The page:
Again, I think Books & Books is one of those spaces that is essential to a community. A space that has earned the appellation of a "great, good place." A place that is a third place, outside of the home and the office, where people can come and easily feel comfortable while interacting with others.
Right now I'm the vice-president of the American Booksellers Association, an organization that I believe is responsible for keeping the light going for independent booksellers everywhere. I'm also on the Board of ABFFE, the American Booksellers Foundation for Free Expression, an extremely important 1st amendment group, fighting the good fight in this the age of Patriot Acts.
What motivated you to found the Miami Book Fair International?
Just over 20 years ago, a group of us felt Miami should be the home to a festival which celebrated the written word. Some of us were booksellers, some community activists, and some from the community college. All of us felt that Miami suffered from an image that it wasn't a very serious place. This was in about 1982, before Miami Vice, before Art Deco, before South Beach; Miami was thought of as a place that didn't have much of a literary sensibility. I was confident that this wasn't true and was sure, from my own experience at Books & Books, that there would be audiences for writers of all types. And that very first year, with James Baldwin, Marge Piercy, Allen Ginsberg, among others, making appearances and drawing large and enthusiastic crowds, we knew we were on to something important. And now, twenty years later, the Fair presents over 250 writers and 300 exhibitors and draws over 350,000 visitors from all over the world, and has been replicated in cities all across the country.
I understand Les Standiford created a fictionalized version of you in which you were killed off. How did you react to that?
I was flattered. Les and I talked extensively about the bookstore wars of the 90's and he wrote a wonderful John Deal mystery set in the middle of them. I found it quite ironic that his original title of Book Deal was nixed by his publisher for fear of alienating the chains. It was published as Deal on Ice, but Poisoned Pen Press has reissued it with the original title.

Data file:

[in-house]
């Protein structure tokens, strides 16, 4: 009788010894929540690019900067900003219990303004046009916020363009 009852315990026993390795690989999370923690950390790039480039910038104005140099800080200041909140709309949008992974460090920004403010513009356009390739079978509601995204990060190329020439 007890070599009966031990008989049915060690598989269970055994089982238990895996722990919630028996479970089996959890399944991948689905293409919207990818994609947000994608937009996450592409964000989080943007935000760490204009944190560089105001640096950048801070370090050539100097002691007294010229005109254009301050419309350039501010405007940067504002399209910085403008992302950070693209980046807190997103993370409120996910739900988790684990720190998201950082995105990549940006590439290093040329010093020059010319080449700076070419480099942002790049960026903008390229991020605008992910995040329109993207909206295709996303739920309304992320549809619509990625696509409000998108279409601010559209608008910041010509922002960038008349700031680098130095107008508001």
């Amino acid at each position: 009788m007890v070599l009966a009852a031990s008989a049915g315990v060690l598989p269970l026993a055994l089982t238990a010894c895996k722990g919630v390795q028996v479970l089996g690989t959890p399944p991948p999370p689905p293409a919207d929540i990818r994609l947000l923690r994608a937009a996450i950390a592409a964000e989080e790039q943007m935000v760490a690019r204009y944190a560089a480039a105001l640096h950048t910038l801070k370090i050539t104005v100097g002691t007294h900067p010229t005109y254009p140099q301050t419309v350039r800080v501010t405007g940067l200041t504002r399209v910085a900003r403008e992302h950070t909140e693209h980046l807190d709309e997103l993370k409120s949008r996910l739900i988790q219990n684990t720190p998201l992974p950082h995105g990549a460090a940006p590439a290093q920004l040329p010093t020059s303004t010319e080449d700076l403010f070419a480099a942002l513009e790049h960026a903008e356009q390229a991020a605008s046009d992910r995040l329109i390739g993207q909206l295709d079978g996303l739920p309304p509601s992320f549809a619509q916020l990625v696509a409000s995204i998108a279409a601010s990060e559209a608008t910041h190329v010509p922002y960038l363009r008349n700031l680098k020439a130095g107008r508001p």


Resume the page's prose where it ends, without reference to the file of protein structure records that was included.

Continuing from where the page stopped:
What are you, yourself, reading right now?
I just finished a marvelous novel by Tim Gatreaux. It's called The Clearing, and it's set in post World War I Louisiana, in a sawmill town in the bayou. Large issues are played out here; a central theme is a meditation on the nature of violence. It has Pulitzer written all over it. I'm really looking forward to selling it.
What is your all-time favorite book?
I don't really have an all-time favorite, but I do remember books like Catcher in the Rye and the Dharma Bums, which influenced me a lot as an adolescent.
You host a number of Hispanic writers. List a few of your favorites along with their works.
Cristina Garcia's Monkey Hunting, Ana Menendez's In Cuba I Was a German Shepard, Guiellermo Cabrera- Infante's Three Trapped Tigers, Garcia Marquez's Love in the Time of Cholera, not to mention the works of Julia Alvarez, Mario Vargas Llosa, Pablo Neruda, Isabel Allende... The list goes on. This is a rich, rich period for Latino authors, and I know I've not named nearly all the ones I admire.
You are a committed family man and a highly-motivated, aggressive salesperson – as well as a champion of the written word – creating for yourself what could be a high-stress life for some people, yet you seem laid back in the midst of flurry and always have a smile on your face and a moment to speak to each of your customers. How do you explain this?
I guess looks can be deceiving. I'm reminded of Woody Allen when he said, " I don't get nervous, I just grow tumors." I guess, seriously, when you have a passion for something, it's easy to be driven. I love what I do, and to be able to keep doing it requires an amazing amount of time and hard work, particularly during these rough economic times we're living in.
© 2003, Charlotte J. Robertson, All Rights Reserved